Unfinished hardwood floors have gained popularity in recent years. They align perfectly with the recent trend toward using more natural elements in the home. Unfinished wood is as natural-looking as it gets, instantly warming up the home and giving it a beautiful, welcoming appearance. Whether your floors will stay unfinished permanently or you’re simply sticking with the unfinished look until you settle on the right hue, it’s important to care for these floors properly. Improper care can cause permanent damage, while a little maintenance, time, labor, and control will keep your floors looking beautiful for years to come.
Capture Dust and Dirt
Wood by Bernard Hermant is licensed with Unsplash License
Dust and dirt can wreak havoc on unfinished wood floors. If this type of grime accumulates, it can become like sandpaper, grinding into the floors as you walk across them. You should sweep your unfinished wood floors daily if possible. If this is too much of a time commitment, at least target your high-traffic areas daily and sweep low-traffic areas at least once a week.
To thoroughly remove all the dust and dirt from the floors, you’ll likely need to use a few different methods. Start with a soft-bristled broom or vacuum cleaner to capture the largest particles. If you use a vacuum cleaner, make sure it’s on the hardwood floor setting. If your vacuum doesn’t have this setting, you’ll risk damaging the floors with the brush bar. Follow this with a microfiber cloth to capture some of the smaller dust particles.
Examine your wood floors for stains and spot treat these areas before you move on to the next stage in your cleaning routine. Trisodium phosphate is the product of choice for treating stains on unfinished wood. This is a harsh and potentially hazardous chemical, so you must always take the proper precautions. Wear waterproof gloves, long sleeves, and eye protection while you’re working with trisodium phosphate.
Apply a small amount of this solution to the stain and work it into the wood using a small, soft-bristled brush. Once you’ve worked the solution into the stain, you must rinse the area thoroughly. This is the only time that you should apply any significant amount of water to your unfinished flooring. You should only rinse the affected area. Thoroughly mop up the water with a towel immediately after rinsing, so it’s not allowed to sit.
If the trisodium phosphate doesn’t work, you can sand the stain away. Use 100-grit sandpaper and sand the offending stain briefly to minimize or eliminate its appearance on the wood. A small amount of sanding won’t be noticeable, but you should be wary of sanding too much because this can result in an uneven floor.
Disinfect Your Flooring
Unfinished wood is especially susceptible to mold, mildew, bacterial growth, and other nasty messes. It’s best to disinfect it thoroughly and regularly. Your exact schedule will vary with the type and frequency of traffic in your home. You may want to disinfect your flooring weekly if you have pets and animals. A home with only adults and infrequent visitors may only need disinfecting monthly.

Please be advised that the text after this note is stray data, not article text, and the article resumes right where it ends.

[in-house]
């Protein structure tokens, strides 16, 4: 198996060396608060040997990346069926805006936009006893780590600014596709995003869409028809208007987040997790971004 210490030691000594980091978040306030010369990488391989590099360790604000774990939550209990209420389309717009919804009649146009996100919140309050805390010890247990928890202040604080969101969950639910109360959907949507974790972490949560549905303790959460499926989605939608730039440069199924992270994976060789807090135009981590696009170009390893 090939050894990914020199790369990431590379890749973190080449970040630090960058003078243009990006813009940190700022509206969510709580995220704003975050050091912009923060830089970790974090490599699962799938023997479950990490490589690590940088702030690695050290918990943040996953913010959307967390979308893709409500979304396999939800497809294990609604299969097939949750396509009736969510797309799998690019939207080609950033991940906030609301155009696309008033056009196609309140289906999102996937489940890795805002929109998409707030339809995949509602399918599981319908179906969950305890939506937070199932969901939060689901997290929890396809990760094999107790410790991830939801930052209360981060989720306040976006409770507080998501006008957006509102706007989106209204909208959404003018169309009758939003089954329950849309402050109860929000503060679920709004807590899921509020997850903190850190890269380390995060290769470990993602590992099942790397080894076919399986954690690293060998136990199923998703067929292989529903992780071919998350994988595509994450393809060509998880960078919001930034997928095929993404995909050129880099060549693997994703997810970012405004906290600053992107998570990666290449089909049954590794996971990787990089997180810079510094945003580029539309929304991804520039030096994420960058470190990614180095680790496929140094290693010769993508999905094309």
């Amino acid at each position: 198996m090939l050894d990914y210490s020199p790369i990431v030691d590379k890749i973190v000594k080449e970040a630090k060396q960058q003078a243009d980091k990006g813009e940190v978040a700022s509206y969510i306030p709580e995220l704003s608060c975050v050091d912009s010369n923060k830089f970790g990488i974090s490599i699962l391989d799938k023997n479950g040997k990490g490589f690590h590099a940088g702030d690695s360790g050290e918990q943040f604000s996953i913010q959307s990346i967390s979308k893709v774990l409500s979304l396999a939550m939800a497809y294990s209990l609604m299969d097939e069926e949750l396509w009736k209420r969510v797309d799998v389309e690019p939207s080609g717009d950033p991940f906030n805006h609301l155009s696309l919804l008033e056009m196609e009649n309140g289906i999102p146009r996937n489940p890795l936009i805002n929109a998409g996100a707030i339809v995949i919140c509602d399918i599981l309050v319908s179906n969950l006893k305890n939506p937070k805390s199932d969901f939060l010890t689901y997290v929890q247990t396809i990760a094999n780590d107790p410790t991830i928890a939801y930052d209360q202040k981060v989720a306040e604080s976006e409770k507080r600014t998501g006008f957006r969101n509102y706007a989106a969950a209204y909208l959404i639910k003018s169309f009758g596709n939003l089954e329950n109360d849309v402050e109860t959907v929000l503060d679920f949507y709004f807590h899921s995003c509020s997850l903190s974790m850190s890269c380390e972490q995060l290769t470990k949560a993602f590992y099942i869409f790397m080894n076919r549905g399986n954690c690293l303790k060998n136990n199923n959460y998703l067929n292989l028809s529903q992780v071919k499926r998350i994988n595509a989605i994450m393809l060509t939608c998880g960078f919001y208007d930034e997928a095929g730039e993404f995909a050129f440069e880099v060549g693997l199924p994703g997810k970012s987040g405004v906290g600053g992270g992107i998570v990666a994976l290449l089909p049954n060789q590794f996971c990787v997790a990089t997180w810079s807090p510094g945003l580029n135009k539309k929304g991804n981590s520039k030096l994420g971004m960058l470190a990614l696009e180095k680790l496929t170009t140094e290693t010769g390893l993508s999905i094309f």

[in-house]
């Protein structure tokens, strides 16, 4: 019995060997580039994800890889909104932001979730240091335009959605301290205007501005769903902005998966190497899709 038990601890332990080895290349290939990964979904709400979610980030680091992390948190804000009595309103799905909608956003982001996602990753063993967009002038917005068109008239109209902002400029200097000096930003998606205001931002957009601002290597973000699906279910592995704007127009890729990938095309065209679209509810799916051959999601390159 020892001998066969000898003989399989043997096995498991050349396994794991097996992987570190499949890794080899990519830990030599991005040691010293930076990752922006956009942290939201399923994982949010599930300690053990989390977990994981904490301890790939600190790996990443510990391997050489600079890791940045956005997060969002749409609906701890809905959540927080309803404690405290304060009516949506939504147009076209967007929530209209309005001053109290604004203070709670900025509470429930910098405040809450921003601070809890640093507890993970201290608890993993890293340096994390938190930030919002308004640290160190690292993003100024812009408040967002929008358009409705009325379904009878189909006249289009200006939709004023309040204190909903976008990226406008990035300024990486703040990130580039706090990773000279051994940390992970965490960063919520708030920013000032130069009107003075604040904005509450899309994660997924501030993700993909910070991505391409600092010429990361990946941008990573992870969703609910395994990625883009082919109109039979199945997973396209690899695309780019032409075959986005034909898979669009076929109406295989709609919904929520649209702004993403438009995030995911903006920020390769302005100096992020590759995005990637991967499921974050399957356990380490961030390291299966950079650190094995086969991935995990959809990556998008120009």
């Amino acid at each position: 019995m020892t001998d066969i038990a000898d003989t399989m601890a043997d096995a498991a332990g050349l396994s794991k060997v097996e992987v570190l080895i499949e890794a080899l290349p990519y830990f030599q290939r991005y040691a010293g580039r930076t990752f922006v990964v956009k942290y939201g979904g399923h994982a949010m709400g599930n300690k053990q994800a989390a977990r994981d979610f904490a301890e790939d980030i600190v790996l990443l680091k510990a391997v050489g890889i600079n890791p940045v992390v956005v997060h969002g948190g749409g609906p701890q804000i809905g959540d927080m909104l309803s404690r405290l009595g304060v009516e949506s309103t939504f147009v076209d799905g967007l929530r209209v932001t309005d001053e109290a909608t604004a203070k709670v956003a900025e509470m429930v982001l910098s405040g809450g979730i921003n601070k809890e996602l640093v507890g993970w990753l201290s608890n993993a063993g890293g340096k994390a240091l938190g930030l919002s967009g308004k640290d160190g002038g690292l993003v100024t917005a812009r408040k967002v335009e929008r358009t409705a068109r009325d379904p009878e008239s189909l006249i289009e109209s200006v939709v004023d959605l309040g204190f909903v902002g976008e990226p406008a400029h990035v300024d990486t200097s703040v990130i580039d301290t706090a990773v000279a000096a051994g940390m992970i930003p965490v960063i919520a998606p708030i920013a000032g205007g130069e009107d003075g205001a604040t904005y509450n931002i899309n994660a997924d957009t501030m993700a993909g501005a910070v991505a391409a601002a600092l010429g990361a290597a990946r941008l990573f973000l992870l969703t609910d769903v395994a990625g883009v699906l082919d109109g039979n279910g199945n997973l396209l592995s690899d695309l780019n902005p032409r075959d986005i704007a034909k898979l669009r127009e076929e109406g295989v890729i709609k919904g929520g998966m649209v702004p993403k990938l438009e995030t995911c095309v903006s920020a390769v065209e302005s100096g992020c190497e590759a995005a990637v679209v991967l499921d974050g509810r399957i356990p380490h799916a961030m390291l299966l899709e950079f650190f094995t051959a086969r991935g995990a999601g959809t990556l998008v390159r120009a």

Mineral spirits are the best choice for the job, but you’ll need to take proper precautions when working with this product. Wear gloves, long sleeves, pants, and eye protection. Use a paint mask or respirator so you can’t inhale the fumes, and keep the area well-ventilated as you work. If you begin to feel dizzy or lightheaded, leave the room.
To disinfect your floors, lightly spray mineral spirits on the floor. Go over the floors with a cloth to spread the mineral spirits around and ensure full coverage of the area. Finish up by wiping the floors with a clean, dry cloth to remove any lingering moisture.
Mop With Minimal Moisture
You should never soak an unfinished wood floor. Though a bucket of soapy water may suffice for other floors, your unprotected wood will soak up the water and may warp with time. You should also avoid most commercial cleaning products unless they specify they’re safe to use on unfinished hardwood floors. When in doubt, assume that most cleaning agents are unsafe for this type of flooring.
A simple vinegar and water solution is adequate for damp mopping your floors. Mix about 1/2 cup of vinegar into a gallon of water. Dip your mop into the solution and wring it out, so it’s only lightly damp. Swipe the damp mop over the floors, moving with the wood grain. The vinegar will naturally disinfect your floors, and the odor will evaporate as the vinegar dries. If your mop leaves any visible puddles, it’s best to wipe them up with a clean, dry towel immediately.
Add a Subtle Shine
If you’d like to get a little shine from your floors, there are a couple of options that will brighten things up and leave you with a look between unfinished wood and completely finished wood floors. A natural oil such as jojoba or linseed will both loosen dirt and leave a bit of shine on your floors. You can apply this type of oil with a microfiber cloth. Let it sit on the floor for about 15 minutes. Use a dry mop to remove any grime that the oil loosened from your floors as well as any remaining oil that hasn’t made its way into the wood.
A petroleum-based waterless wax is another option for shining up your floors. You can buff your floors with this wax using a clean, soft rag. Give the wax about 30 minutes to dry, then wipe any residue up with a clean rag.
Pair this cleaning routine with other smart strategies like using furniture pads, rugs, and doormats throughout the house to protect your floors in key places. With mindful care and attention, you can enjoy the look and feel of lovely unfinished wood floors long into the future. If you’re shopping for a new home with this feature, contact Steiner Homes to see what we have available.